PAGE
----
When it comes to the sexual assault allegations against Steelers quarterback Ben Roethlisberger, the key moment will occur when prosecutors decide whether to pursue formal charges. (Technically, an indictment from a grand jury will be the tipping point, but there’s a ham sandwich in my fridge that knows any indictment can be obtained if the prosecutor truly wants it.)
Ed Bouchette of the Pittsburgh Post-Gazette reports that, even if Roethlisberger isn’t charged, he could be compelled by the league to undergo a clinical evaluation.
In our view, the applicable term should be something stronger than “could.” The Personal Conduct Policy states that persons “arrested, charged or otherwise appearing to have engaged in conduct prohibited under this policy will be required to undergo a formal clinical evaluation.” Even if authorities in Georgia decide that insufficient evidence exists to convict Roethlisberger beyond a reasonable doubt, the mere making of the criminal complaint fits the “otherwise appearing” language.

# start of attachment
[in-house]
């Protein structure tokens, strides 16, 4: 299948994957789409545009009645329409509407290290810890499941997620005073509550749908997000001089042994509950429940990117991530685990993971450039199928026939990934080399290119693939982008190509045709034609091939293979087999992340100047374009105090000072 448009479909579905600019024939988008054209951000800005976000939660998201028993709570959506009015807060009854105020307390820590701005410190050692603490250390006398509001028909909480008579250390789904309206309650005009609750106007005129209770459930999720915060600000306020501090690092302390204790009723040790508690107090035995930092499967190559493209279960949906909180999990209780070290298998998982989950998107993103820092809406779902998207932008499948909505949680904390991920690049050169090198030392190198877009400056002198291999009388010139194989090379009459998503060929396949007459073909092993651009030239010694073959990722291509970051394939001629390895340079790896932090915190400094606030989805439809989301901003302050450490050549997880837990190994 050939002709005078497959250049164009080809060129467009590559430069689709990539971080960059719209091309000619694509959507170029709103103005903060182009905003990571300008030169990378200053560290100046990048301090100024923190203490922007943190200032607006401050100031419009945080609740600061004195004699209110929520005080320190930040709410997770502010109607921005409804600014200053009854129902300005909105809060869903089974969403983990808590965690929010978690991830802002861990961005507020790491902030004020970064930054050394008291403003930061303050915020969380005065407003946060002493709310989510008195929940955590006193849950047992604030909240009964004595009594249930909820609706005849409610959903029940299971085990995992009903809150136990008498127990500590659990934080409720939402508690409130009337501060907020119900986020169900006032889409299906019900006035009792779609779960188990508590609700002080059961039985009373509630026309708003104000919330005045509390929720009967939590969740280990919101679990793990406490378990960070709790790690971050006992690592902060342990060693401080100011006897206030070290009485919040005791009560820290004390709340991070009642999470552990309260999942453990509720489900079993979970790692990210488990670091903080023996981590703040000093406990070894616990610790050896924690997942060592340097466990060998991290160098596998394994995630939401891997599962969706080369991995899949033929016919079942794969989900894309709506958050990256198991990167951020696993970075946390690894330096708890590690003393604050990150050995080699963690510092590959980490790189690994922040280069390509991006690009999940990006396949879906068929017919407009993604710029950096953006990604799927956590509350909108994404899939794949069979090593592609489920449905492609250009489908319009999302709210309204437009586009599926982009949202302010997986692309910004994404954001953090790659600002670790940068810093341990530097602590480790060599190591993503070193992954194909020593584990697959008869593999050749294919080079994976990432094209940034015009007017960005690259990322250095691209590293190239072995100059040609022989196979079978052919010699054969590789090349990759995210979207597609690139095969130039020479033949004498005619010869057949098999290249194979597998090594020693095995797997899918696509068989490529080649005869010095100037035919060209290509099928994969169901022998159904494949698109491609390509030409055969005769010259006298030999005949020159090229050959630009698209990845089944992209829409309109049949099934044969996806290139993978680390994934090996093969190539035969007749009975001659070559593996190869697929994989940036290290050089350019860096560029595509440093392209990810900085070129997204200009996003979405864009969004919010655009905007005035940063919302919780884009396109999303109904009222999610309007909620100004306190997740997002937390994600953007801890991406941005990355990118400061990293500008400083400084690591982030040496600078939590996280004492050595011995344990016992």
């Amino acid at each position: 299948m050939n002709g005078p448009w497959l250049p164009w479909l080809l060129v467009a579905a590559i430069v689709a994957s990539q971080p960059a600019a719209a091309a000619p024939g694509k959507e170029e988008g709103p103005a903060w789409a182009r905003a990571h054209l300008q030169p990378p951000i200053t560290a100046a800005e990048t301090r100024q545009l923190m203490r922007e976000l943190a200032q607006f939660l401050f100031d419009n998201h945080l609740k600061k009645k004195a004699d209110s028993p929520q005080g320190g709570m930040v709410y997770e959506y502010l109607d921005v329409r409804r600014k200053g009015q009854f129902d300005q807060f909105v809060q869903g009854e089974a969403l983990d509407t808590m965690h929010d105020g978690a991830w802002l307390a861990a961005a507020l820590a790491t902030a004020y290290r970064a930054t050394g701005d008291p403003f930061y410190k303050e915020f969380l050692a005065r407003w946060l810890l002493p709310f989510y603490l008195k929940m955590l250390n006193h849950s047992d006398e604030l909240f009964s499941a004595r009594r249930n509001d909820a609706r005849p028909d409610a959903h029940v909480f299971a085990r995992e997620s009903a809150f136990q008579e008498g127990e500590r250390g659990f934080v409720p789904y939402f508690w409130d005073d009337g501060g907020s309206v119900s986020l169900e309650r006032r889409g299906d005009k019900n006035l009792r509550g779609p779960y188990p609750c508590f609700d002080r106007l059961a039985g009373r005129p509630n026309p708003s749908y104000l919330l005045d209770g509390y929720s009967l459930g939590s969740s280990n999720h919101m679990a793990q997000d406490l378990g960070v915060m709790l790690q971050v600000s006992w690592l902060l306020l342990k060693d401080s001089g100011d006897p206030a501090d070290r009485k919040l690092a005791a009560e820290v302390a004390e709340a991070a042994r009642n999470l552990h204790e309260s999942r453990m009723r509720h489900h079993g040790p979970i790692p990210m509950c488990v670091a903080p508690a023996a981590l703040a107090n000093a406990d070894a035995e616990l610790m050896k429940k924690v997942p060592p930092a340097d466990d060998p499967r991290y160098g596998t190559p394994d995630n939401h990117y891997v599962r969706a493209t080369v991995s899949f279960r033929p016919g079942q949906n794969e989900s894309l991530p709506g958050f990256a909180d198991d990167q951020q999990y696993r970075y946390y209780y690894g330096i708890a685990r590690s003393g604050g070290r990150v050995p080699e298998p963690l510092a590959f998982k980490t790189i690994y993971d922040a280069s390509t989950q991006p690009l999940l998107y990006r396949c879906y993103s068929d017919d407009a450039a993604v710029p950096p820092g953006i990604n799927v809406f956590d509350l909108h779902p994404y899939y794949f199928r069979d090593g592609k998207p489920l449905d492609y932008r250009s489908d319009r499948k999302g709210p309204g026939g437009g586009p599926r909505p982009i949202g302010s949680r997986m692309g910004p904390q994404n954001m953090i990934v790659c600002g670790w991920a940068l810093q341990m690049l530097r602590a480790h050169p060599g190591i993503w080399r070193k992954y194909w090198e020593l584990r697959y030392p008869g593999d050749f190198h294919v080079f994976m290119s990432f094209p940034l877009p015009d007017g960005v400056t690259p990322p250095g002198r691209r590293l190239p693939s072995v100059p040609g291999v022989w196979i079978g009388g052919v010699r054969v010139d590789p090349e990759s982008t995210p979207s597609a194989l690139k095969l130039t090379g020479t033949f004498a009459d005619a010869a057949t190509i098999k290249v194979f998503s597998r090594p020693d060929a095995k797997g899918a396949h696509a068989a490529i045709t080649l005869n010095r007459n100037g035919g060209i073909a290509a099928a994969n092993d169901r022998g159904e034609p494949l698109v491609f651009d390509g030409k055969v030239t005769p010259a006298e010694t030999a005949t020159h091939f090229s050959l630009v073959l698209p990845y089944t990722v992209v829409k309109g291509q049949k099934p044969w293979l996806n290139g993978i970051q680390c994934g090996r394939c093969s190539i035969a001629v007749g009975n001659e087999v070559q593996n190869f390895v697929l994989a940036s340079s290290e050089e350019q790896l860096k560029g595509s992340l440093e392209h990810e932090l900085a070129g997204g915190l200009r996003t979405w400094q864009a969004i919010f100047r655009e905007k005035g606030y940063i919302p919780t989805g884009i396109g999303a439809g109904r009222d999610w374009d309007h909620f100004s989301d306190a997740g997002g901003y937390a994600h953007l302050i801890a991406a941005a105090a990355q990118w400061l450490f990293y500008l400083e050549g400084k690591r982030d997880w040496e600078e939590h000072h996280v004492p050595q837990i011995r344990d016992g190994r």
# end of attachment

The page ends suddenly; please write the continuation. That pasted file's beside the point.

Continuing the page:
If Roethlisberger is charged, Bouchette reports that the team and/or the league “can dole out immediate discipline,” even without a conviction. In our view, however, the Personal Conduct Policy empowers only the league to discipline a player for criminal misconduct. That said, look for the team and the league to work closely together in an effort to determine the appropriate sanction.
A key factor in this regard will be the outcome of the investigation that NFL Security undoubtedly is conducting. If NFL Security believes that the claim against Roethlisberger has merit, there’s a chance that an indictment will result in the same indefinite suspension that was imposed on Mike Vick once he was indicted on federal conspiracy charges relating to dogfighting and gambling.